Philippines president-elect says Duterte urged him to uphold ‘war on drugs’

Philippines president-elect says Duterte urged him to uphold ‘war on drugs’
Updated 27 May 2022

Philippines president-elect says Duterte urged him to uphold ‘war on drugs’

Philippines president-elect says Duterte urged him to uphold ‘war on drugs’
  • Outgoing leader Rodrigo Duterte began a crackdown on drug suspects when he assumed power in 2016
  • Between 12,000 and 30,000 suspects have been killed since, international rights groups estimate

MANILA: Philippines president-elect Ferdinand Marcos Jr. said on Thursday that his predecessor had asked him to uphold his “war on drugs,” a controversial anti-narcotics campaign that has led to the deaths of thousands of Filipinos.

Outgoing President Rodrigo Duterte began a crackdown on drug suspects when he assumed power in 2016.

According to official data, over 6,000 Filipinos have been killed in the anti-drug campaign. International rights groups estimate the death toll to be between 12,000 and 30,000.

In the first media address since his proclamation as the next president, Marcos said that Duterte told him it was important that the campaign continue.

“I fully appreciate what he said,“ the new leader told reporters. “The drug problem in the country continues to be a problem and we must continue to look that way.”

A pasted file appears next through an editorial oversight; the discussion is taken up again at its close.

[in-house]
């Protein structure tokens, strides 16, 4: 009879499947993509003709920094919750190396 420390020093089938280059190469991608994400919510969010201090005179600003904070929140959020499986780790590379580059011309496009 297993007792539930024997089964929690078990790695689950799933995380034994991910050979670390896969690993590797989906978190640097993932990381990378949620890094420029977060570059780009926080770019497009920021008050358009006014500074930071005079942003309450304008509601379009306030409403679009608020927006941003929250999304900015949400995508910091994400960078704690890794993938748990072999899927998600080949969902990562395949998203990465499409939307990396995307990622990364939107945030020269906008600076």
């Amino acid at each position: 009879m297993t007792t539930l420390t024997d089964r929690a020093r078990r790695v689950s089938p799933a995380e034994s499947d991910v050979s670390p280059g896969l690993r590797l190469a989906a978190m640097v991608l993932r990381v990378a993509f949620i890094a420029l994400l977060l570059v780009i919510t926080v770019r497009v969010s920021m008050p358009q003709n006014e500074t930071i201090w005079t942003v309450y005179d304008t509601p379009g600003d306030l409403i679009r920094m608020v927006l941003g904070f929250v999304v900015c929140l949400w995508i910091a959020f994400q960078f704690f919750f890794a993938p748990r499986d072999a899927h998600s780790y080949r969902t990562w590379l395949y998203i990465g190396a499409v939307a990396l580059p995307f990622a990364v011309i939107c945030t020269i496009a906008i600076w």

He said that Duterte had told him to proceed with the campaign on his own terms.

“‘Continue the anti-drug (war) that I started. Do it your own way. Do what you want with it, just don’t set it aside because it will be the youth who will suffer. Their lives would be ruined,’” he added, quoting Duterte.

The Philippines has come under pressure from the UN to investigate allegations of systematic killings as part of Duterte’s anti-drug campaign.

International Criminal Court investigators launched a probe into the war on drugs in September last year, saying it appeared to have been “a widespread and systematic attack against the civilian population,” and could amount to a crime against humanity.

The inquiry was suspended two months later to assess a deferral request from the Philippines government and has not resumed since.

Marcos, the son and namesake of the late Philippines dictator, and his running mate Sara Duterte-Carpio, the daughter of the incumbent president, were declared winners of a May 9 election, succeeding Duterte and Vice President Leni Robredo, who will complete their six-year terms on June 30.

It was not immediately clear how Marcos plans to implement the anti-drug campaign, but one of his electoral promises was a continuation of Duterte’s policies.

The incoming administration’s nominated executive and press secretaries did not respond to repeated attempts on Thursday to reach them.